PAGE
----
In his non-commissioned pieces, Larsson is free to depict whatever he so wishes. Woman (Eve) (2016) is a classic female nude, reminiscent of the marble Knidian Aphrodite (Praxiteles, 350BC) or the Hellenistic Venus de’ Medici (Unknown, 1st century BC). Depicted alone and expelled from Paradise, she stands unabashed in her nakedness, her face serene amid the dying light. Initially drawing a charcoal sketch of the figure, Larsson was drawn to the iconography of Eve typical to the high church (see Flemish painter Peter Paul Ruben’s The Fall of Man, 1629). 

“The depiction of Adam and Eve in the 14th, 15th and 16th centuries onward was of course indelibly linked with what the church preached. It was Eve who tempted Adam. Still today in many strict Muslim countries women are second-class citizens and have to cover their hair and body. The idea behind this painting was to strip away those overtones, and instead celebrate Eve as the woman who has given the gift of knowledge to mankind.”

The composition came to Larsson before the concept, having wanted to capture the grace and fluidity of his life models (often Greek or Italian dancers). Similarly, Larsson painted Lachesis (2019), where he paints a beautified version of one of the three Greek Fates (or the Moirai, powerful mythological figures closely associated with death). Here, Lachesis unusually sits alone without her sisters, holding the woven thread of life aloft. Her hands form the main focus, like a musician playing with her strings, as does the swan-like extension of her body.  Larsson says he actively tries not to glamorise his subjects, although beauty and harmony are indeed very important aspects of his work. 

Figure 5. Larsson’s Woman (Eve), 2016
Figure 6. Larsson’s Lachesis, 2019
“By working sight size you try to depict the essence without emphasising the particulars. This has a visually beautifying effect. It is also a question of composition which works in a visually satisfying way. When painting non-commissioned work, the charisma of the model is very important, but also the understanding and interest in the process. Most are dancers which mean that they have a physical ‘awareness’ of their body, and they can hold a pose very well.”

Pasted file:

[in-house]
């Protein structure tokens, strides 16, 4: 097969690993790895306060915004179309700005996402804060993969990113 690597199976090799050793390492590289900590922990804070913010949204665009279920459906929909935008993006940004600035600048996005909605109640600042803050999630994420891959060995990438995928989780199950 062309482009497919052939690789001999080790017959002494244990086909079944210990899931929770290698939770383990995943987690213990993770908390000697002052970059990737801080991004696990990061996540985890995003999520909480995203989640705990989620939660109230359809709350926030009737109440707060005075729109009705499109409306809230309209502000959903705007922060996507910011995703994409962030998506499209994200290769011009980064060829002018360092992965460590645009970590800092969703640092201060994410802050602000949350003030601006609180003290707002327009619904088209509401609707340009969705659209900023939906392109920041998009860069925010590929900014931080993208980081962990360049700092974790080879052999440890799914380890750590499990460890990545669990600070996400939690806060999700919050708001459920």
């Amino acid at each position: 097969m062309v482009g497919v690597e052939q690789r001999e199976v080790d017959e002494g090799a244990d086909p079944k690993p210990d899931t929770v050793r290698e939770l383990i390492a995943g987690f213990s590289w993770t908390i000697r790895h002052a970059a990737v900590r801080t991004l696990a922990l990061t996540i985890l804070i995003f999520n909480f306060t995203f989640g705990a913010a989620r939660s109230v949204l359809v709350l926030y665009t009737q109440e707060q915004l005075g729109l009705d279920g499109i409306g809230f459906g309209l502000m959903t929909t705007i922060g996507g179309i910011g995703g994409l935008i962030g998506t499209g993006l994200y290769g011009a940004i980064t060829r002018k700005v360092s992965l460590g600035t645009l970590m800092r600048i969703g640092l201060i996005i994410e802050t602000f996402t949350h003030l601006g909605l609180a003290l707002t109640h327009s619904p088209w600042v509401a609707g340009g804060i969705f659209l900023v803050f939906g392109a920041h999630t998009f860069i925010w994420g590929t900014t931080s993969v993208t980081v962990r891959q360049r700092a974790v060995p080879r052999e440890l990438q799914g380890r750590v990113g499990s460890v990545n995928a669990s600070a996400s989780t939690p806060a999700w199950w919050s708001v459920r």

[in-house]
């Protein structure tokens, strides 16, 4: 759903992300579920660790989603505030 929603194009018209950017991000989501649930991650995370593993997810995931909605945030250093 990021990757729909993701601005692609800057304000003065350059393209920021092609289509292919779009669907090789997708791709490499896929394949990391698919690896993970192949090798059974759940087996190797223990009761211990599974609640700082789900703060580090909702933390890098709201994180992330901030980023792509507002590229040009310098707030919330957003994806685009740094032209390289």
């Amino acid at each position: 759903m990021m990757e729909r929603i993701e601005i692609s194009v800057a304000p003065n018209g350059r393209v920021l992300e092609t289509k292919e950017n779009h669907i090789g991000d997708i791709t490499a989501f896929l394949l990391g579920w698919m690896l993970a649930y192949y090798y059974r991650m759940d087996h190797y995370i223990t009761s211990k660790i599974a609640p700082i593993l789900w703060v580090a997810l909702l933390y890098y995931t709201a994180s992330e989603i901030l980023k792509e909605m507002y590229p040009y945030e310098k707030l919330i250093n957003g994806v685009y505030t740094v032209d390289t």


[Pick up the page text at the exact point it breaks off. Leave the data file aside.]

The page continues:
Larsson clearly has this drive to paint, a need to create something in which he can ‘blow life into’. In the Stockholm Review, Larsson talks of a poison that was awoken in him after the first few months painting at Studio Cecil and Graves in 1988. Breaking with family tradition, Larsson decided to leave his Architectural studies after one year at the Royal Institute of Technology; an idea which had gradually grown very strong after the emotional pull he experienced in Florence. Both his parents were incredibly supportive when Larsson told them he had to follow his heart, but his mother pointed to the difficulty of making a living.

“My aunt, a sculptress and teacher, and her husband, a painter, had shown her how difficult it was for them to make ends meet as an artist. Maybe naively, but I had not thought about wanting to make a living from being an artist; I just wanted to paint. It has always been my survival instinct not to look too far forward into the future, because of the potential financial insecurity. This was my way of protecting myself from economical pressure. The only way, as an honest artist, is to stick to your ideals and concentrate on producing work that means something to you. If you think too much about the commercial side, I think you lose the emotional input and in that way you’re biting yourself in the tail”.

Despite Larsson not chasing after commercial success, international success has come to him nevertheless – with exhibitions in New York, Amsterdam, Paris, Florence, and London. He has had ten years exhibiting with Skaj Antiques in Stockholm, in the kind of symbiotic relationship that most artists can only dream of. Indeed, it was the critical success of his first solo show at Skaj in 2011 that prompted Larsson’s commission of Queen Silvia. His most recent show at Skaj (10th-20th November 2022) consisted of over fifty paintings, most completed in the past two years. All of which Larsson drove from his studio in Amsterdam, where he has resided since 1991.

For further information on exhibitions, publications, commissions, further press coverage and to view Urban Larsson’s portfolio, please visit www.urbanlarsson.com